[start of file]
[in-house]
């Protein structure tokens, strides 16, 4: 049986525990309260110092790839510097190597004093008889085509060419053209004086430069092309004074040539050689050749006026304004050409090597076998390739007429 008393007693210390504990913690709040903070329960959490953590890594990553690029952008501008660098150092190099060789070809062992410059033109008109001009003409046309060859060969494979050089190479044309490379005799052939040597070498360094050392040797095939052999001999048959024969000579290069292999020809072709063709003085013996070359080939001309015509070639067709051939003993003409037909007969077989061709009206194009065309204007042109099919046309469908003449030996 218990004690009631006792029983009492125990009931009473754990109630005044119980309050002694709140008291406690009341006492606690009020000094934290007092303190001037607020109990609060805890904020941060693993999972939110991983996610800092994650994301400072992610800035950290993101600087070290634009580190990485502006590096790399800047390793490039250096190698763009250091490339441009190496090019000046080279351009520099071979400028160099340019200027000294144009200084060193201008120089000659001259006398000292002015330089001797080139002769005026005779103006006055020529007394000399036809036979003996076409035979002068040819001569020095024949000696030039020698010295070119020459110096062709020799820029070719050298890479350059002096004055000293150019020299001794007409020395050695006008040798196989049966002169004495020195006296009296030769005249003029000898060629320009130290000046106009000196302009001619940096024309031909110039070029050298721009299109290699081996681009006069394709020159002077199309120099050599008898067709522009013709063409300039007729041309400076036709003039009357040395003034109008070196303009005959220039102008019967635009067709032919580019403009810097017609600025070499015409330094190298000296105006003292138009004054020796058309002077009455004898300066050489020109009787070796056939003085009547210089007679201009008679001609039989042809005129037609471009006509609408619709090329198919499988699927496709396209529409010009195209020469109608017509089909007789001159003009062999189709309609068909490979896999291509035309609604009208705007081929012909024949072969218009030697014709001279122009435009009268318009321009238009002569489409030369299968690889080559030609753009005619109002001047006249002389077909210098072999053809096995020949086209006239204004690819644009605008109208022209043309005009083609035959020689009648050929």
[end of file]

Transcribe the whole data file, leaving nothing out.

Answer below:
[in-house]
């Protein structure tokens, strides 16, 4: 049986525990309260110092790839510097190597004093008889085509060419053209004086430069092309004074040539050689050749006026304004050409090597076998390739007429 008393007693210390504990913690709040903070329960959490953590890594990553690029952008501008660098150092190099060789070809062992410059033109008109001009003409046309060859060969494979050089190479044309490379005799052939040597070498360094050392040797095939052999001999048959024969000579290069292999020809072709063709003085013996070359080939001309015509070639067709051939003993003409037909007969077989061709009206194009065309204007042109099919046309469908003449030996 218990004690009631006792029983009492125990009931009473754990109630005044119980309050002694709140008291406690009341006492606690009020000094934290007092303190001037607020109990609060805890904020941060693993999972939110991983996610800092994650994301400072992610800035950290993101600087070290634009580190990485502006590096790399800047390793490039250096190698763009250091490339441009190496090019000046080279351009520099071979400028160099340019200027000294144009200084060193201008120089000659001259006398000292002015330089001797080139002769005026005779103006006055020529007394000399036809036979003996076409035979002068040819001569020095024949000696030039020698010295070119020459110096062709020799820029070719050298890479350059002096004055000293150019020299001794007409020395050695006008040798196989049966002169004495020195006296009296030769005249003029000898060629320009130290000046106009000196302009001619940096024309031909110039070029050298721009299109290699081996681009006069394709020159002077199309120099050599008898067709522009013709063409300039007729041309400076036709003039009357040395003034109008070196303009005959220039102008019967635009067709032919580019403009810097017609600025070499015409330094190298000296105006003292138009004054020796058309002077009455004898300066050489020109009787070796056939003085009547210089007679201009008679001609039989042809005129037609471009006509609408619709090329198919499988699927496709396209529409010009195209020469109608017509089909007789001159003009062999189709309609068909490979896999291509035309609604009208705007081929012909024949072969218009030697014709001279122009435009009268318009321009238009002569489409030369299968690889080559030609753009005619109002001047006249002389077909210098072999053809096995020949086209006239204004690819644009605008109208022209043309005009083609035959020689009648050929």